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  20. ¿ES LA MATEMÁTICA LA NOMOGONÍA DE LA CONCIENCIA? REFLEXIONES ACERCA DEL ORIGEN DE LA CONCIENCIA Y EL PLATONISMO MATEMÁTICO DE ROGER PENROSE / Is Mathematics the “nomogony” of Consciousness? Reflections on the origin of consciousness and mathematical Platonism of Roger Penrose.Miguel Acosta - 2016 - Naturaleza y Libertad. Revista de Estudios Interdisciplinares 7:15-39.
    Al final de su libro “La conciencia inexplicada”, Juan Arana señala que la nomología, explicación según las leyes de la naturaleza, requiere de una nomogonía, una consideración del origen de las leyes. Es decir, que el orden que observamos en el mundo natural requiere una instancia previa que ponga ese orden específico. Sabemos que desde la revolución científica la mejor manera de explicar dicha nomología ha sido mediante las matemáticas. Sin embargo, en las últimas décadas se han presentado algunas propuestas (...)
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  21.  91
    Review of Roger Crisp, The Cosmos of Duty: Henry Sidgwick's Methods of Ethics. [REVIEW]Anthony Skelton - 2016 - Notre Dame Philosophical Reviews.
    This is a critical review of Roger Crisp's The Cosmos of Duty. The review praises the book but, among other things, takes issue with some of Crisp's criticisms of Sidgwick's view that resolution of the free will problem is of limited significance to ethics and with Crisp's claim that in Methods III.xiii Sidgwick defends an axiom of prudence that undergirds rational egoism.
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  22. Teichmann, Roger. Nature, Reason, and the Good Life: Ethics for Human Beings. Oxford: Oxford University Press, 2011. Pp. 224. $65.00. [REVIEW]John Hacker-Wright - 2012 - Ethics 122 (3):637-641.
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  23. La racionalidad del creyente: la propuesta filosófica (y teológica) analítica de Roger Pouivet. [REVIEW]Alejandro Pérez - 2015 - Scientia et Fides 3 (2):1-6.
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  24. Roger Penrose, The Large, the Small and the Human Mind. [REVIEW]B. Josephson - 1997 - Journal of Consciousness Studies 4 (3):271-273.
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  25. Nature, Reason, & the Good Life: Ethics for Human Beings. By Roger Teichmann. . Pp. Xvi+192. Price £35.00.). [REVIEW]Mark Lebar - 2012 - Philosophical Quarterly 62 (248):633-635.
    Teichmann’s book is a contemplative study of issues in ethics and language, in two senses. First, it is characteristic of the style of the book, which is as much ruminative as argumentative. Second, a consistent theme in the book is the significance of what Teichmann takes Aristotle to be after in advocating a life of contemplation as our highest end. Early on Teichmann reminds us of Wittgenstein’s references to ‘pictures’ or ‘ways of seeing’ things that frame the questions we ask (...)
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  26. Roger Ariew, Dennis Des Chene, Douglas M. Jesseph, Tad M. Schmaltz, and Theo Verbeek. Historical Dictionary of Descartes and Cartesian Philosophy. 2nd Ed. Lanham, MD: Rowman & Littlefield, 2015. Pp. 408. $115.00 ; $109.99. [REVIEW]Karen Detlefsen - 2016 - Hopos: The Journal of the International Society for the History of Philosophy of Science 6 (2):345-348.
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  27.  56
    Reasons for Theism of the Person Side Notes to Roger Pouivet’s Paper: Against Theistic Personalism.Elisa Grimi - 2018 - European Journal for Philosophy of Religion 10 (2):195-208.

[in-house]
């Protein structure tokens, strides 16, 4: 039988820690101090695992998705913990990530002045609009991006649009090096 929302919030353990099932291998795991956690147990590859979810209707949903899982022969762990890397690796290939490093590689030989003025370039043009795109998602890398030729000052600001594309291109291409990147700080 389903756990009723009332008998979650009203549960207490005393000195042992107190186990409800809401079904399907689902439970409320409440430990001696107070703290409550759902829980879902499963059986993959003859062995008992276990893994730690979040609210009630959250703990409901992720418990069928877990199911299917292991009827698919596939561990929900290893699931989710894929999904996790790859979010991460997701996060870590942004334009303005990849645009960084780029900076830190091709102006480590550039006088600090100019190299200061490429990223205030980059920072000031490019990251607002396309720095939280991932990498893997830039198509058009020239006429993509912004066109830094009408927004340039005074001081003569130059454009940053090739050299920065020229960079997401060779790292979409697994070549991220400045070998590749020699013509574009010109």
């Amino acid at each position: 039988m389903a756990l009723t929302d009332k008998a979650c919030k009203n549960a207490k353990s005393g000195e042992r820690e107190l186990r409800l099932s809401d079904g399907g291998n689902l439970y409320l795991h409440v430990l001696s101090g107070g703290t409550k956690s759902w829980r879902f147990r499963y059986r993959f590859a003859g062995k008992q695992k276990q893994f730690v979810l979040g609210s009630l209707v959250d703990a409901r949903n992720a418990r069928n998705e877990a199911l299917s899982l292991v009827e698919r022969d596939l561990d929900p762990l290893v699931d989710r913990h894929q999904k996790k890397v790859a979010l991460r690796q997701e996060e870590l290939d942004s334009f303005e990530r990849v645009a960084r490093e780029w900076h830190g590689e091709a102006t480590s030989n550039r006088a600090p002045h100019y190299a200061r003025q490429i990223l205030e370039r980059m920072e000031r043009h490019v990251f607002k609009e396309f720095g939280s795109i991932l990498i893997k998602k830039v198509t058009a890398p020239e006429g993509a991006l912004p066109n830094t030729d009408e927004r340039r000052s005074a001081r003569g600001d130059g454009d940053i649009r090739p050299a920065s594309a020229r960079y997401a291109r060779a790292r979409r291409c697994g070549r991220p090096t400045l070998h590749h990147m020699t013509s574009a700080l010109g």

--- abstract is not requested by the Editors.
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  28.  48
    Does God Play Dice? Roger Penrose, Quantum Consciousness, and the Debate Over the Limits of Science.Gabriel Finkelstein - manuscript
    A talk delivered at the conference “Science and Religion: The Religious Beliefs and Practices of Scientists—20th Century,” Institut für Wissenschaftsgeschichte, Georg-August-Universität, Göttingen, 28 May 2002.
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  29.  54
    Review of Roger Gottlieb, Joining Hands: Politics and Religion Together for Social Change. [REVIEW]Edmund F. Byrne - 2004 - Teaching Philosophy 27 (1):65-68.
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  30.  81
    Roger Trigg, "Rationality and Religion. Does Faith Need Reason?" Oxford: Basil Blackwell, 1998, ss. VI, 226. [REVIEW]Marek Pepliński - 2003 - Filo-Sofija 3 (1(3)).
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  31. Multiple Universes and the Surprisingness of Life: A Response to Roger White's Conclusions on Design Arguments.Kevin Kinghorn - 2005 - Philosophia Christi 7 (2):483 - 490.
    In his essay, "Fine-Tuning and Multiple Universes", Roger White examines the extent to which a multiple-universe hypothesis lessens the ’surprisingness’ that our universe should be life-sustaining. White offers two main conclusions. His first conclusion -- that the existence of our world is not itself evidence for the existence of multiple universes -- is sound. However, his second conclusion is that, on the hypothesis that multiple universes exist, the further hypothesis of an intelligent designer does not lesson the surprisingness that (...)
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  32. Ecological Psychology in Context: James Gibson, Roger Barker, and the Legacy of William James’s Radical Empricism. [REVIEW]Tom Burke - 2004 - Newsletter of the Society for the Advancement of American Philosophy 32 (99):54-57.
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  33.  50
    The Spiritual & Sensuous: Aesthetics of Adorno & Scruton.Virgil W. Brower - 2018 - Wassard Elea Rivista 6 (3):127-139.